Live at the Pour House
There's a certain flavor of Southern rock — Little Feat and the Allman Brothers Band come to mind — that's perennial, danceable, and gritty with a funky twist. Live Oak singer-guitarist Brian "BG" Graham, guitarist Campbell Brown, keyboardist/vocalist Stephen Stokes, drummer Dan Logan, and bassist Ryan "Ike" Griffin know this terrain and cover it with gusto. This CD of originals doesn't push any boundaries, but it gives you the guided tour. Guitars and keys are very much in the foreground here, just like you like 'em. The cut "Back Home" may stray a bit into reggae turf, but this is mostly south of the Mason-Dixon guitar rock. Slap "Shakin' It Easy" on the CD player. I dare you not to shimmy. (www.liveoakjams.com) —Jon Santiago
Live Oak play on New Year's Eve at Cumberland's.
Steve Hit Mike
I Got So Hammered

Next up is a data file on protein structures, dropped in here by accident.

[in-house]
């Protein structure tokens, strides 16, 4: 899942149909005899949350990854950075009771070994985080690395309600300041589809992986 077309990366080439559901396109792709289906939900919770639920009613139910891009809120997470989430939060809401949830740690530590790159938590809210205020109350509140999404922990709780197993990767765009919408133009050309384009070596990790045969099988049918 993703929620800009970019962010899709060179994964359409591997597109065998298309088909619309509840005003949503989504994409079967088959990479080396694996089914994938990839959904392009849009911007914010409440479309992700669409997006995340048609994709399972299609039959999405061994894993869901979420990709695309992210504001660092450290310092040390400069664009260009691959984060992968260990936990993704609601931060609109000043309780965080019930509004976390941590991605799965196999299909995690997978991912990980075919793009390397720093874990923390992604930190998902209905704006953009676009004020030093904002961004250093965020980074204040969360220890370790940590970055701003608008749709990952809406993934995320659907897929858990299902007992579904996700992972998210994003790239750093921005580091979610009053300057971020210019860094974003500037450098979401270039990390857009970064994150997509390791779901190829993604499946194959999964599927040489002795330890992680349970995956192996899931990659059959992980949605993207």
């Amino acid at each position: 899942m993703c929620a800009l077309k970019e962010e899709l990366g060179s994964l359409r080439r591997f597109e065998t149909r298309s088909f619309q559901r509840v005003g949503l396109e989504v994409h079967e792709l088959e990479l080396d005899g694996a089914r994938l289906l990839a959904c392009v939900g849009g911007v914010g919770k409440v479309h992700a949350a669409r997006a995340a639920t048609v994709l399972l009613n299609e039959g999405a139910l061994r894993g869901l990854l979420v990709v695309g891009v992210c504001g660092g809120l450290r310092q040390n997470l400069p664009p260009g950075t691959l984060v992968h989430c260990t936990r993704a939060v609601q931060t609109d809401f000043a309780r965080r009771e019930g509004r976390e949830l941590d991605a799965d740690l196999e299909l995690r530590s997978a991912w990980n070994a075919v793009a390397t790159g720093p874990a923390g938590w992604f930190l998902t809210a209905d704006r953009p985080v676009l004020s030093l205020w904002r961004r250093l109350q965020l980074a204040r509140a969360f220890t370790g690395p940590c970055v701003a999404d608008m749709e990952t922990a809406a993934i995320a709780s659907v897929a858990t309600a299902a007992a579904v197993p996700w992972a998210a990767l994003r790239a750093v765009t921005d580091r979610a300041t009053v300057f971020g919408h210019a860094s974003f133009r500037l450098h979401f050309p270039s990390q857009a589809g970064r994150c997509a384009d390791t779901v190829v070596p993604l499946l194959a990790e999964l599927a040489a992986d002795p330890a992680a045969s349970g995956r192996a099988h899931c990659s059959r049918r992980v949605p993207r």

If The Clash had bigger amps, a clicky kick drum sound, head colds, and Yank accents (wait, that's what Rancid sound like), they might have sounded like Steve Hit Mike's new five-song disc. A bit rawer and heavier, perhaps, than last year's five-song indie release Twelve Feet Under, the punchy and roaring I Got So Hammered is even more to the point. Lead singer and guitarist Jeff Riddle cusses and cracks up between vocal takes, but his throat-shredding delivery in the big choruses and opening lines sound less like a rookie kid and more like a pissed-off fugitive hollering at the TV news crews. Lead-off track "Shut Up" and its ascending opening riff soar into rough-but-melodic rock realms previously occupied by X, The Move, and The Buzzcocks. The blazing "Spreads Like Disease" and intricate "Fuck the Cops" riff on 16th notes like Motörhead. The reggae/ska-based "The Revolution" provides a bit of rock variety. Released on their own label, I Got So Hammered is an impressive effort; lo-fi, but quite confident. (www.myspace.com/anarchypancakes)